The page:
A ‘dirty bomb’ battles cancer metastasis

Northwestern Now: Summaries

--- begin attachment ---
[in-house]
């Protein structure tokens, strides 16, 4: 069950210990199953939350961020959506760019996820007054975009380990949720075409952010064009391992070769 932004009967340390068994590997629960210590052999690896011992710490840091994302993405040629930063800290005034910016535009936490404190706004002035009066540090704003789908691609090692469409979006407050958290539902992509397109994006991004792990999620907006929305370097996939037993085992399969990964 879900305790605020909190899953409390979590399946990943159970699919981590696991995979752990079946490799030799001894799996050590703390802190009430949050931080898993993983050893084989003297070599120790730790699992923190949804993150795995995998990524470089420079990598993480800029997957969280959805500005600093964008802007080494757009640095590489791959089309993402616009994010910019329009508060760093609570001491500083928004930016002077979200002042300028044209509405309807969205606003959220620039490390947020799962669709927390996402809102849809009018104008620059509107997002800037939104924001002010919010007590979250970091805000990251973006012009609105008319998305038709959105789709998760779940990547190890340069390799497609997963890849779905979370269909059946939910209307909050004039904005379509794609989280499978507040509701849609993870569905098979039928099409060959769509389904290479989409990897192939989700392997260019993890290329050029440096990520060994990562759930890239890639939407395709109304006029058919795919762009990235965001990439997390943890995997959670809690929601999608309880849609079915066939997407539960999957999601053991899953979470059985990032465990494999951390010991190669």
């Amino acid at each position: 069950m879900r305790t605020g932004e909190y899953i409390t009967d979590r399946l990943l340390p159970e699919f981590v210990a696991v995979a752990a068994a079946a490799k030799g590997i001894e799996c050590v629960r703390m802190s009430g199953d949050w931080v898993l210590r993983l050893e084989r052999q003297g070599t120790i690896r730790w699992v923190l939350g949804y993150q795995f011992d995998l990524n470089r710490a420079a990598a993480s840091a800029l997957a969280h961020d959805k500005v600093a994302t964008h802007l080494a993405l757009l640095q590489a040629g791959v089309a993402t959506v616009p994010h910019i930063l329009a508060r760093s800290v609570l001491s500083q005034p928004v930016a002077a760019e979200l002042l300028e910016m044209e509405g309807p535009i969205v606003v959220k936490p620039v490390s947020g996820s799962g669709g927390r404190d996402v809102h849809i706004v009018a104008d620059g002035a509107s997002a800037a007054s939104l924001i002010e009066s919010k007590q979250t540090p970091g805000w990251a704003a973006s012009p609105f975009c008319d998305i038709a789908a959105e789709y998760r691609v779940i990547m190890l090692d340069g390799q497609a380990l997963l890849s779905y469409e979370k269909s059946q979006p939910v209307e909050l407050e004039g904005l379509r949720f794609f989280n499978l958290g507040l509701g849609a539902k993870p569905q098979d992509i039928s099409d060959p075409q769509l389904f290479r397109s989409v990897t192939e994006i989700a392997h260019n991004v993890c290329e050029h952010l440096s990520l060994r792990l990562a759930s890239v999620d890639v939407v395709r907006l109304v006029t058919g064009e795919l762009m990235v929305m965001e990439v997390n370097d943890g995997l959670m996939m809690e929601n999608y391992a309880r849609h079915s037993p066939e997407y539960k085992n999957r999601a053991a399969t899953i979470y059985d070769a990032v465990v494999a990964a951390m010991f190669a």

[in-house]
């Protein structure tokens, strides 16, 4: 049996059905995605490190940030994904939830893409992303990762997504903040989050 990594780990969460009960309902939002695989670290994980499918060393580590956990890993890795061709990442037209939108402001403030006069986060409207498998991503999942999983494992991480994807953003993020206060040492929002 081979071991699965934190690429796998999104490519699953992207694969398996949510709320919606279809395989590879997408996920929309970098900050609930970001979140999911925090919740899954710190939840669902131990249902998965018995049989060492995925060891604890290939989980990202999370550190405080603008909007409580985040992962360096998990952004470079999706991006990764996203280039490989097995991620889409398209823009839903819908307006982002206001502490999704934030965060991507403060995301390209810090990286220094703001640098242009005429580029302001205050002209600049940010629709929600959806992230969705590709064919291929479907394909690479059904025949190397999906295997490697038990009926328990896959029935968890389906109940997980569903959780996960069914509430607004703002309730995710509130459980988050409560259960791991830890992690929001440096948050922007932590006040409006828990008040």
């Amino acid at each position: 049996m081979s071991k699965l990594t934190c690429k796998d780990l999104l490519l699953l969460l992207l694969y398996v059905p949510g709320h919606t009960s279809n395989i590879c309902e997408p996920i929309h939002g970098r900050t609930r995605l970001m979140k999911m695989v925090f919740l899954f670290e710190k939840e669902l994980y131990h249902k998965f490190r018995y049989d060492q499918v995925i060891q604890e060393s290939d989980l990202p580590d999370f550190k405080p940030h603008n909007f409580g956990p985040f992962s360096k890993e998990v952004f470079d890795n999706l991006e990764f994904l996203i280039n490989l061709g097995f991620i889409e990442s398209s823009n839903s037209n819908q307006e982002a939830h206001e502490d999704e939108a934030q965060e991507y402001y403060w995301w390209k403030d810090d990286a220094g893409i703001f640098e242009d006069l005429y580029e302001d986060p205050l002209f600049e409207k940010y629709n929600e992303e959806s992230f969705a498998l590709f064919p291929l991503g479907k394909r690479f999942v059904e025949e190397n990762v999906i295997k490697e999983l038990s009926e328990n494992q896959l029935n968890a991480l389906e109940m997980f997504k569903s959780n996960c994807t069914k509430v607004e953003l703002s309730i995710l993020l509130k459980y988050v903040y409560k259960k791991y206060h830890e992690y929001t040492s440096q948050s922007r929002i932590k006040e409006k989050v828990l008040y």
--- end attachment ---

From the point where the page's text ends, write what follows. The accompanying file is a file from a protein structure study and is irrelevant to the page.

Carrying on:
The death of her mother from ovarian cancer when Dr. Sui Huang was only 12 led to her lifelong scientific pursuit and a new discovery that Huang hopes may eventually prevent other children from suffering such a painful loss.Huang, a Northwestern Medicine scientist, and colleagues have used a new approach and discovered a new compound that halts the spread of cancer cells, which is what makes the disease so lethal.Scientists from the National Cancer Institute (NCI), the University of Kansas, the National Center for Advancing Translational Science (NCAT) and Dr. Chen Wang, a research associate in Huang’s lab, worked closely as a team to make this discovery possible.Huang had already discovered the complex marker that indicates cancer cells’ ability to transform into metastasizing “multiple-headed monsters,” as she describes them.In the new study, co-corresponding author Huang and colleagues have found a compound that blows up the monster and significantly reduced metastasis by human prostate, pancreatic and breast cancer transplanted into mice.Mice treated with the compound, named metarrestin, had fewer metastatic tumors in the lung and liver, and lived longer than mice that did not receive treatment.The paper was published May 16 in Science Translational Medicine.Metarrestin will be submitted to the Food and Drug Administration for approval as an investigational drug in the near future, with the goal of launching a clinical trial.There currently is not a drug aimed at selectively preventing cancer metastasis.“It’s like a dirty bomb against cancer,” said Huang, an associate professor of cell and molecular biology at Northwestern University Feinberg School of Medicine, describing metarrestin’s potency against metastasizing cells. “It could potentially result in a better outcome for patients with solid tumor cancers with high potential to spread to other organs. It’s promising.”Why is it important to develop a drug that doesn’t just target one …

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